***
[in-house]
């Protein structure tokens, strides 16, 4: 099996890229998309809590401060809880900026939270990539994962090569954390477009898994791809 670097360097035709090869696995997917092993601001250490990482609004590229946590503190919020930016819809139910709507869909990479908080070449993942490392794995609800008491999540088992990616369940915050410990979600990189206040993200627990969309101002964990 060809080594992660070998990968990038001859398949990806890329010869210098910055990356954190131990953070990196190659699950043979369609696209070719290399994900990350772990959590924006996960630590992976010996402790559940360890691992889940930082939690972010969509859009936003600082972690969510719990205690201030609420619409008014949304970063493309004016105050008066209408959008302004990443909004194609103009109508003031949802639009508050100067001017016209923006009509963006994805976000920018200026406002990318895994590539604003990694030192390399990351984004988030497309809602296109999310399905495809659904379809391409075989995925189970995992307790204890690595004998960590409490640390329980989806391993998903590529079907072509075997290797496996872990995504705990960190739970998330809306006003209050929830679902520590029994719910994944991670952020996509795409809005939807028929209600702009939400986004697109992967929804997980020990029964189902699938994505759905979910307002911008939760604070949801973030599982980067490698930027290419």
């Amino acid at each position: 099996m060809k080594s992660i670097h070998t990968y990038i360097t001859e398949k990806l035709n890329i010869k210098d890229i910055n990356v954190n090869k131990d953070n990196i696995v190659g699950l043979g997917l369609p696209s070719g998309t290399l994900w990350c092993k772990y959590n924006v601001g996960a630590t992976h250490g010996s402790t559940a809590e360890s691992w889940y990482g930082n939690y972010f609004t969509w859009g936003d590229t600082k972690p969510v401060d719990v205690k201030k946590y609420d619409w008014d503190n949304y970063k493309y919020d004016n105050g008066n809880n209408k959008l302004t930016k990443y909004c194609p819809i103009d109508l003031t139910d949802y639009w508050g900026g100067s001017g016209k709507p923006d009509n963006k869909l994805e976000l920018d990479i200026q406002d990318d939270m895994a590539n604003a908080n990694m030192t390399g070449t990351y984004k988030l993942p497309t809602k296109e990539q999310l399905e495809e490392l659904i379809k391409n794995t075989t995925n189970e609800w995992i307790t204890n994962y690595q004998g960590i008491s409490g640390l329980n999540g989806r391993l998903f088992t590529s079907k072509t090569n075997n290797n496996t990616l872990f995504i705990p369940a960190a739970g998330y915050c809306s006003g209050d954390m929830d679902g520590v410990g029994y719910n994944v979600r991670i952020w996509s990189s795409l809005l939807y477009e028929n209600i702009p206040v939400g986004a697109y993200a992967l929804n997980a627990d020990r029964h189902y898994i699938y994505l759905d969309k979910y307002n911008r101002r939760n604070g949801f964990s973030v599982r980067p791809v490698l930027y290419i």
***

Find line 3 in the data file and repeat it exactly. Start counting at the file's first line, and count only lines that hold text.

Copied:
């Amino acid at each position: 099996m060809k080594s992660i670097h070998t990968y990038i360097t001859e398949k990806l035709n890329i010869k210098d890229i910055n990356v954190n090869k131990d953070n990196i696995v190659g699950l043979g997917l369609p696209s070719g998309t290399l994900w990350c092993k772990y959590n924006v601001g996960a630590t992976h250490g010996s402790t559940a809590e360890s691992w889940y990482g930082n939690y972010f609004t969509w859009g936003d590229t600082k972690p969510v401060d719990v205690k201030k946590y609420d619409w008014d503190n949304y970063k493309y919020d004016n105050g008066n809880n209408k959008l302004t930016k990443y909004c194609p819809i103009d109508l003031t139910d949802y639009w508050g900026g100067s001017g016209k709507p923006d009509n963006k869909l994805e976000l920018d990479i200026q406002d990318d939270m895994a590539n604003a908080n990694m030192t390399g070449t990351y984004k988030l993942p497309t809602k296109e990539q999310l399905e495809e490392l659904i379809k391409n794995t075989t995925n189970e609800w995992i307790t204890n994962y690595q004998g960590i008491s409490g640390l329980n999540g989806r391993l998903f088992t590529s079907k072509t090569n075997n290797n496996t990616l872990f995504i705990p369940a960190a739970g998330y915050c809306s006003g209050d954390m929830d679902g520590v410990g029994y719910n994944v979600r991670i952020w996509s990189s795409l809005l939807y477009e028929n209600i702009p206040v939400g986004a697109y993200a992967l929804n997980a627990d020990r029964h189902y898994i699938y994505l759905d969309k979910y307002n911008r101002r939760n604070g949801f964990s973030v599982r980067p791809v490698l930027y290419i």